A child singing prodigy, George Benson grew up to be an accomplished jazz guitarist, eventually crossing genre borders and having breakthrough radio success in the mid-1970s. Calling the seemingly mellow Benson a “multiple-threat performer,” The Times in 2000 described the artist as “an appealing singer and a master of fusion, funk and rhythm and blues.”
Overriding all of his genre experiments is a smooth, light jazz sound. Benson had been releasing albums for more than a decade when his 1976 album for Warner Bros., “Breezin’,” showed he was no longer just for jazz heads. The album contained Benson’s take on Leon Russell’s “This Masquerade” and became a Top 10 crossover hit for Benson, eventually winning the 1976 Grammy for record of the year.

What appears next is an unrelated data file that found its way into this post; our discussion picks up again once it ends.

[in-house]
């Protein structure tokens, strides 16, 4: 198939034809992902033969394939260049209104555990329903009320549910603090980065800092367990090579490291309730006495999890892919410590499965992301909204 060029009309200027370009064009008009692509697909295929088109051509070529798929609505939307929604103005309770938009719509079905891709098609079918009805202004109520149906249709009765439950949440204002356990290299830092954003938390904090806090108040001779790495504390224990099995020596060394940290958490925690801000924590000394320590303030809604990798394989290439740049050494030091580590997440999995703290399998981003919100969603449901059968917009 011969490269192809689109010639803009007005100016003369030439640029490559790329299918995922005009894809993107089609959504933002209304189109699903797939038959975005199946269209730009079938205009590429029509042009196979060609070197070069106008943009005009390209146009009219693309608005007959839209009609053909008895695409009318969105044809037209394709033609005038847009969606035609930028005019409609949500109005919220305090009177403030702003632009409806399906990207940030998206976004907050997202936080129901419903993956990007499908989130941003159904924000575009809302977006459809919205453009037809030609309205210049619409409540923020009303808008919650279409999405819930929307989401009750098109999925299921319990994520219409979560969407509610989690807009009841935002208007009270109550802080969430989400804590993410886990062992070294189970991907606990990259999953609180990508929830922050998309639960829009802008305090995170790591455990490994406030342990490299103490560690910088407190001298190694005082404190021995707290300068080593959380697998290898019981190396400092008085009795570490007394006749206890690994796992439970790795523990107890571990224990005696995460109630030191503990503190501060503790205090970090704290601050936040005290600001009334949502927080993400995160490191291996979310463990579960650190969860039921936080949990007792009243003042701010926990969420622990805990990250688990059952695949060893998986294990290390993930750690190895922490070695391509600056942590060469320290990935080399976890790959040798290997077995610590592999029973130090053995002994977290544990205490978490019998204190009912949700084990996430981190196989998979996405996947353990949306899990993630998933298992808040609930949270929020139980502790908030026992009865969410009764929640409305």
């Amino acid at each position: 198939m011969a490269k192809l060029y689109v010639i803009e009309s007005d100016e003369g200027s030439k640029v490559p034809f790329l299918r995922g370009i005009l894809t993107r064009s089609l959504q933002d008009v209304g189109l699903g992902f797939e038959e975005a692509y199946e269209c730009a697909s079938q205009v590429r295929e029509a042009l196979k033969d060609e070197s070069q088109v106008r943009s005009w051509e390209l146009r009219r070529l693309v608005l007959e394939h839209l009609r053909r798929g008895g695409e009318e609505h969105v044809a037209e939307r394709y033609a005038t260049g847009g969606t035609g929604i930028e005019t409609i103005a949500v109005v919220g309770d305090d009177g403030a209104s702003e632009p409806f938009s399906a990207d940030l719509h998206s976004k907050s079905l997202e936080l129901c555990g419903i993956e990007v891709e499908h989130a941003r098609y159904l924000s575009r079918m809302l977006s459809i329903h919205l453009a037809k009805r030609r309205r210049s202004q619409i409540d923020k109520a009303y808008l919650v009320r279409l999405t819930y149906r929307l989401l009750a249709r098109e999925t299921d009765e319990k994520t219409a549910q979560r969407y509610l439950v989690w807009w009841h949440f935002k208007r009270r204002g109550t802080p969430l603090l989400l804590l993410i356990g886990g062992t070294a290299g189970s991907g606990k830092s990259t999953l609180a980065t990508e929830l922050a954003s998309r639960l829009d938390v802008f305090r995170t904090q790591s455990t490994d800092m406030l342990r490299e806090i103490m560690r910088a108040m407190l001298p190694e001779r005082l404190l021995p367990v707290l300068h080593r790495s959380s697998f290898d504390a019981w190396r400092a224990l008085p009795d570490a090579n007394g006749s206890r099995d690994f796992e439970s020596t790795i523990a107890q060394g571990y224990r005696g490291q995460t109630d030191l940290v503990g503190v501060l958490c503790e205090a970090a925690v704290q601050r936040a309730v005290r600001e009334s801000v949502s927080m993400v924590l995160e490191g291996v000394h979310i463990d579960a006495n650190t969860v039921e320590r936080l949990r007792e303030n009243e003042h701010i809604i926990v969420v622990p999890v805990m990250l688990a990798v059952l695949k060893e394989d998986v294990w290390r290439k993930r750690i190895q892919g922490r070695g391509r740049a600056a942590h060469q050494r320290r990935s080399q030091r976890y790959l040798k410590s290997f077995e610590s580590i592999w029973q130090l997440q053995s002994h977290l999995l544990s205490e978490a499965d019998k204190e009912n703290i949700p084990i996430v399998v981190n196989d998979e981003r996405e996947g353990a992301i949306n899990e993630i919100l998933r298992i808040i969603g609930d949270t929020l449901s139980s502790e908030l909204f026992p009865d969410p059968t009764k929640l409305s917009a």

Long before he even hit double digits, a young Benson was playing for audiences in his hometown of Pittsburgh. A 7-year-old with a penchant for the ukulele, Benson impressed a local club owner enough to earn a paying gig, as well as, he said, alert the authorities. Too young to perform in a venue, Benson continued to play on the sidewalks of Pittsburgh and switched to a guitar when his hands were big enough to handle it.
Benson’s recording career began in the mid-’60s, and he comfortably bridged soul and blues. He was recruited by Miles Davis in the late ’60s and recorded on the famed artist’s “Miles in the Sky” effort, issued in 1968.
Eventually, Benson settled into an easy-listening groove and released a string of pop-soul albums throughout the ’80s. Yet even as his career advanced, he never veered too far from his jazzy roots. Before the release of his 2009 effort “Songs and Stories,” Benson had been presenting a tribute show to Nat King Cole with a big band. His “Songs and Stories,” meanwhile, featured soul legend Bill Withers, lured out of semi-retirement to write a tune for the album.